In analyses adjusting for both demographic factors and other factors related to commercial sex work, being in commercial sex work for 3–10 years increased the risk of being HIV seropositive by 66% (APR=1.66, 95% CI: 1.20 to 2.30) compared with less than 3 years' duration of commercial sex work. HIV‐2 infection was more strongly associated with increased years of sex work, as women with 3 or more years of experience were more than five times as likely to be HIV‐2‐infected, respectively, compared with women with less than 3 years of experience (data not shown). Women who had over 20 clients per month were twice more likely to be HIV positive than women who had fewer than 10 clients per month, and sex workers who charged less than 5000 CFA (approximately US$10) for each service had 1.25 times the risk of being HIV positive (95% CI: 0.92 to 1.68), although this did not reach statistical significance. In contrast, HIV seropositivity was not associated with the venue (bars, hotels or other locations) used to identify clients or self‐reported condom use with clients.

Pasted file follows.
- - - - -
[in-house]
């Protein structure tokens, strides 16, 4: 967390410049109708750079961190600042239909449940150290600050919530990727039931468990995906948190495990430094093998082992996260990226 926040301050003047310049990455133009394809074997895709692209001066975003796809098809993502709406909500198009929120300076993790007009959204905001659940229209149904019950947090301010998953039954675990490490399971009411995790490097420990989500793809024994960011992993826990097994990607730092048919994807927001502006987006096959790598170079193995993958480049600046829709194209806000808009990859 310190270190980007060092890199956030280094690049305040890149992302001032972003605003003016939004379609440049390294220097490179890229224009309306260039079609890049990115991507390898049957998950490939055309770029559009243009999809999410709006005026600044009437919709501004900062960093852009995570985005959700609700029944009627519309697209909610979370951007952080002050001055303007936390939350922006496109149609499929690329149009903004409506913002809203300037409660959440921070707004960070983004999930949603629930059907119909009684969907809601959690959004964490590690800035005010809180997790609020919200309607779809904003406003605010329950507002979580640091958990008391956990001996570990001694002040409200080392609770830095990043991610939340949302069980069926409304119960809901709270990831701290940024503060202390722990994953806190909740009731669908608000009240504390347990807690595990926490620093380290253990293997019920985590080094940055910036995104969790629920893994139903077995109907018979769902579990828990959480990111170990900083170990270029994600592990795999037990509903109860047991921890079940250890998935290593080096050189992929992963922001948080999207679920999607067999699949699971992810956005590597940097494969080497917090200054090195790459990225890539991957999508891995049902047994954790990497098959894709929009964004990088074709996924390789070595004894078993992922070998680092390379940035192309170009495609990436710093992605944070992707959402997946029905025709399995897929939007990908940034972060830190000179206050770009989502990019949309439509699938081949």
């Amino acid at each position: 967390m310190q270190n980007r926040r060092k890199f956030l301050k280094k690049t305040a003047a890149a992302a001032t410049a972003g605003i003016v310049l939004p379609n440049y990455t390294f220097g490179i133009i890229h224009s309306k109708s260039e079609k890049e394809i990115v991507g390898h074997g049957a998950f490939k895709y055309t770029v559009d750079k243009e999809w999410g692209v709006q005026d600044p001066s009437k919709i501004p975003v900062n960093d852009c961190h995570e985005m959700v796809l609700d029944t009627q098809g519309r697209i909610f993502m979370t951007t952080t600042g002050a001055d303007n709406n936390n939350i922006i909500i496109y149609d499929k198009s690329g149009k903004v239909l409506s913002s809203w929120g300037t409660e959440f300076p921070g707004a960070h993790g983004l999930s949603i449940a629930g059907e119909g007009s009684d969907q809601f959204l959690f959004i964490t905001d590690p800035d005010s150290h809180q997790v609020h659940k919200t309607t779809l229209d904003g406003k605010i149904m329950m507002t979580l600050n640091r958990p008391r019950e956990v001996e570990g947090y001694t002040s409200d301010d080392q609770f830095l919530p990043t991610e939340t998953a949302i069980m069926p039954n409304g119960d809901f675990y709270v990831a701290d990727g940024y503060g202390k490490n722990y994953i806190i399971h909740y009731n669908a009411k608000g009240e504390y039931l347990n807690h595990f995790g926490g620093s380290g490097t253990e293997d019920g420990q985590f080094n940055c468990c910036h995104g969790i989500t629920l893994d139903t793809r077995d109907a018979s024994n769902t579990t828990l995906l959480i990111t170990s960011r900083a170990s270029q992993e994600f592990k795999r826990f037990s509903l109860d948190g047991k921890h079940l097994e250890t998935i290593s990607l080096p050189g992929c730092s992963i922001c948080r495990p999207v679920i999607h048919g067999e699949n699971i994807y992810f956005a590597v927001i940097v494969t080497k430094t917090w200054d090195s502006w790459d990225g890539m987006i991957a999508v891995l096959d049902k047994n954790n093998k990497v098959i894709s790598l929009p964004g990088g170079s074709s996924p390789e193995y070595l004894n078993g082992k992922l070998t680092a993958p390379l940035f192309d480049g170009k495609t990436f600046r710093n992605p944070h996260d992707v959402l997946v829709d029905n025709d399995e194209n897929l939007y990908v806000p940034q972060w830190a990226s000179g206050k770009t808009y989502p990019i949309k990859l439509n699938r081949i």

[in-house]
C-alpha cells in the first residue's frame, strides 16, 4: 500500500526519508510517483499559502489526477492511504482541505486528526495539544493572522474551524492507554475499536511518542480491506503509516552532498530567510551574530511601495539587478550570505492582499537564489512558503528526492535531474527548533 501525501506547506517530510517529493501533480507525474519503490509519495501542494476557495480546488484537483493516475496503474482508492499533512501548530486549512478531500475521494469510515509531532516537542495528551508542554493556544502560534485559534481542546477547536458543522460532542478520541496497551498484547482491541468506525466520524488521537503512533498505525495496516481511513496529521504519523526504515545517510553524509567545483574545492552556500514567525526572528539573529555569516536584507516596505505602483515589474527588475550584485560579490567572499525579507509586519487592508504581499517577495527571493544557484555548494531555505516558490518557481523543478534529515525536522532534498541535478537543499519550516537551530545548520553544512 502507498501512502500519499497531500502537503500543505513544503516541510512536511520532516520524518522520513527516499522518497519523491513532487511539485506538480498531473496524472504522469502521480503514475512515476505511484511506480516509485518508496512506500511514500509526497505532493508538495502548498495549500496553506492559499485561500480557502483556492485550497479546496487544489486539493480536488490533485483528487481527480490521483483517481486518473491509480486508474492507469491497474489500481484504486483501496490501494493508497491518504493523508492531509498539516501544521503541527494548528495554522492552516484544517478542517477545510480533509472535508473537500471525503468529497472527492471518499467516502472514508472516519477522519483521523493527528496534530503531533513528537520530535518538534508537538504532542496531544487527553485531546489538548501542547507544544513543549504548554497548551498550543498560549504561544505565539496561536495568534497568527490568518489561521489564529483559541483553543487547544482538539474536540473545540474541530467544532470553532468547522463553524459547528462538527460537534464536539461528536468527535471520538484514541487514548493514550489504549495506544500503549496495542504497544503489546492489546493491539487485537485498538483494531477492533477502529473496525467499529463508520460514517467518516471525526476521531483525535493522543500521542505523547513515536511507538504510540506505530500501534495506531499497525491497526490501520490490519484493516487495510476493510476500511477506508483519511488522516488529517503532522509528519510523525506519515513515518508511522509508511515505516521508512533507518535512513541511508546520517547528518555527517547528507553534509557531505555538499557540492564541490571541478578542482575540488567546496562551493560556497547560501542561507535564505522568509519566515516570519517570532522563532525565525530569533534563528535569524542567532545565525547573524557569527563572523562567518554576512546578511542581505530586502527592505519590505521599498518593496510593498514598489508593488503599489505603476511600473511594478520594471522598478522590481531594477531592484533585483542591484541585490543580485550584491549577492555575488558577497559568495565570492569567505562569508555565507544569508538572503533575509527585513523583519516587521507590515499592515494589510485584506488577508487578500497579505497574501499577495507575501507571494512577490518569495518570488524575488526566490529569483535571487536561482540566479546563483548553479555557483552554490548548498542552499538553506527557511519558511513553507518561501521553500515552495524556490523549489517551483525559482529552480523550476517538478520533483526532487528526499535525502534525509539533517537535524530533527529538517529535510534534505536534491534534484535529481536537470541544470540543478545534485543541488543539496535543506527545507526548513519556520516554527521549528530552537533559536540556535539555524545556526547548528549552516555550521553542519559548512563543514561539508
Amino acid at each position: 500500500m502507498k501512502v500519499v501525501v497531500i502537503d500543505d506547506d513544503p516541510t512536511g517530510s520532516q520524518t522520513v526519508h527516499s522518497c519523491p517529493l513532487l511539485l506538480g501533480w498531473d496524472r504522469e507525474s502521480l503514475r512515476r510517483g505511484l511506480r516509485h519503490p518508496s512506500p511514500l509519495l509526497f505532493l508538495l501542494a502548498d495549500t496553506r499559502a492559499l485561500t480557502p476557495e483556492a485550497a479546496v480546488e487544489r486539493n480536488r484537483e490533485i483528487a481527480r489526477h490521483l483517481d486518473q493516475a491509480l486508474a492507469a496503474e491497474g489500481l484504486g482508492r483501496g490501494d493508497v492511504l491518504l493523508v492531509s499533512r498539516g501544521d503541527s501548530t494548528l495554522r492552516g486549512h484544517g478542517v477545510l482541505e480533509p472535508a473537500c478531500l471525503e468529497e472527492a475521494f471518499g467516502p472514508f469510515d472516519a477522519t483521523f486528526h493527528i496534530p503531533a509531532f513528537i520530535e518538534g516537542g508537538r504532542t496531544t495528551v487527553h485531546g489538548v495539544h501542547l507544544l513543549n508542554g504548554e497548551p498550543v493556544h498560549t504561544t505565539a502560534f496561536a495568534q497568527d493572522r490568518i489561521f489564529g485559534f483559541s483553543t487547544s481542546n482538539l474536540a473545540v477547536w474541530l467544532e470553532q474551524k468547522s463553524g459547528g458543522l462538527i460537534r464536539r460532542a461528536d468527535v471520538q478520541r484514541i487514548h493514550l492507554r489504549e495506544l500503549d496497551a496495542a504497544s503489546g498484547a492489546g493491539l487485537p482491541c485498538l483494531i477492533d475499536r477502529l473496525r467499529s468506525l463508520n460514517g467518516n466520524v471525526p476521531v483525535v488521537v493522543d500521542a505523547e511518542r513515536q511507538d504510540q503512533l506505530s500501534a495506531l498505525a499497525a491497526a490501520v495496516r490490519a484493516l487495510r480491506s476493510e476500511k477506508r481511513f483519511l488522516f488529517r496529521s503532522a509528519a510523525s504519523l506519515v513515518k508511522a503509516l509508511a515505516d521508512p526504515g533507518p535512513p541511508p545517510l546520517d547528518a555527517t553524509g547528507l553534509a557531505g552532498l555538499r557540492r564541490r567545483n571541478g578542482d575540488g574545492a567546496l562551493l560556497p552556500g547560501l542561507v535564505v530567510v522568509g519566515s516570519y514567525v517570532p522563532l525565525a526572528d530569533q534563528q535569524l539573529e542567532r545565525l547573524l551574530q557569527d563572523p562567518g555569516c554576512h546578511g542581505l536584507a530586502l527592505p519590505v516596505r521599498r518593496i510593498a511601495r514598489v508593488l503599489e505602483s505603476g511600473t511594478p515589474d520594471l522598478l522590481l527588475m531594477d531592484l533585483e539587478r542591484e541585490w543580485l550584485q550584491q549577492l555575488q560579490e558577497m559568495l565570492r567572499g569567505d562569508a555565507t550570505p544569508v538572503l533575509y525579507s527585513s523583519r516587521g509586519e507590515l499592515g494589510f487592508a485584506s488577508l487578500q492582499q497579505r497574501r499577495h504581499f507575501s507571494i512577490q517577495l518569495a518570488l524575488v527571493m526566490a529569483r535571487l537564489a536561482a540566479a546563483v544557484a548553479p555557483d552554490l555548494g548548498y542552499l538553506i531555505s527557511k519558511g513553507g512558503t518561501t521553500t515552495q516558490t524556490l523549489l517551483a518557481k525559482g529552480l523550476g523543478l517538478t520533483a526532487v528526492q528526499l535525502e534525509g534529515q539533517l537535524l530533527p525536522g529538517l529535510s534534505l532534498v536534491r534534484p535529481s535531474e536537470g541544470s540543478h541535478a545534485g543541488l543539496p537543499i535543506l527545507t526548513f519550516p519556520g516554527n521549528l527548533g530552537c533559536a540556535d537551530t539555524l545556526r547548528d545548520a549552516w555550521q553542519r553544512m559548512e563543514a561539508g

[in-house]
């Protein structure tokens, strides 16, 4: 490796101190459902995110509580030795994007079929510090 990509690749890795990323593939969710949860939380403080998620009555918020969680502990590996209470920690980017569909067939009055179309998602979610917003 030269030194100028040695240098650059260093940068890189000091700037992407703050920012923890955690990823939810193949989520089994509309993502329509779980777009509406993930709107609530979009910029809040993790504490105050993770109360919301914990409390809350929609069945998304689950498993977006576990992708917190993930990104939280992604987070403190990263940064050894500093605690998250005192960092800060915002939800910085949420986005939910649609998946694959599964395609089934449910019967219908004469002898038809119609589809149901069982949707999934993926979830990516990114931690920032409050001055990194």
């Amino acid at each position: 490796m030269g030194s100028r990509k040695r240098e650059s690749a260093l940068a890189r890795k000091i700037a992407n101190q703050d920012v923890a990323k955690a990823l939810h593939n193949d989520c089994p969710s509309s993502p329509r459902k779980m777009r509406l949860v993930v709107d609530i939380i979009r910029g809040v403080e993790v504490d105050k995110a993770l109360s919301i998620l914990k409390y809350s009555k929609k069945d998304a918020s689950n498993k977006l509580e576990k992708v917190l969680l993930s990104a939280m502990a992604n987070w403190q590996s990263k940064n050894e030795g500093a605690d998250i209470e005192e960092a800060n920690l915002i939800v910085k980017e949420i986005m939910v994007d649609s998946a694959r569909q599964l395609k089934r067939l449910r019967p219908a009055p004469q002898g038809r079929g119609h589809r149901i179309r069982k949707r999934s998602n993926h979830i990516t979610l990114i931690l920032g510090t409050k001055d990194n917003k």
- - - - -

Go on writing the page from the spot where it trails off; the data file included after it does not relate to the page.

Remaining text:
Overall, 95.4% of CSWs in this study reported always using a condom with their clients. However, only 82 out of 452 (18.1%) of the women with a current regular partner reported always using condoms with those partners, with rates varying from 13.5% to 21.5% at the three study sites. We observed that 62.1% of the CSWs always used condoms, 33.3% always used condoms with clients but not their regular partners, and 4.6% did not always use condoms even with their clients. In univariate analyses, women who reported that they always used condoms with their regular partner(s) were somewhat more likely to be older than women who did not (table 33).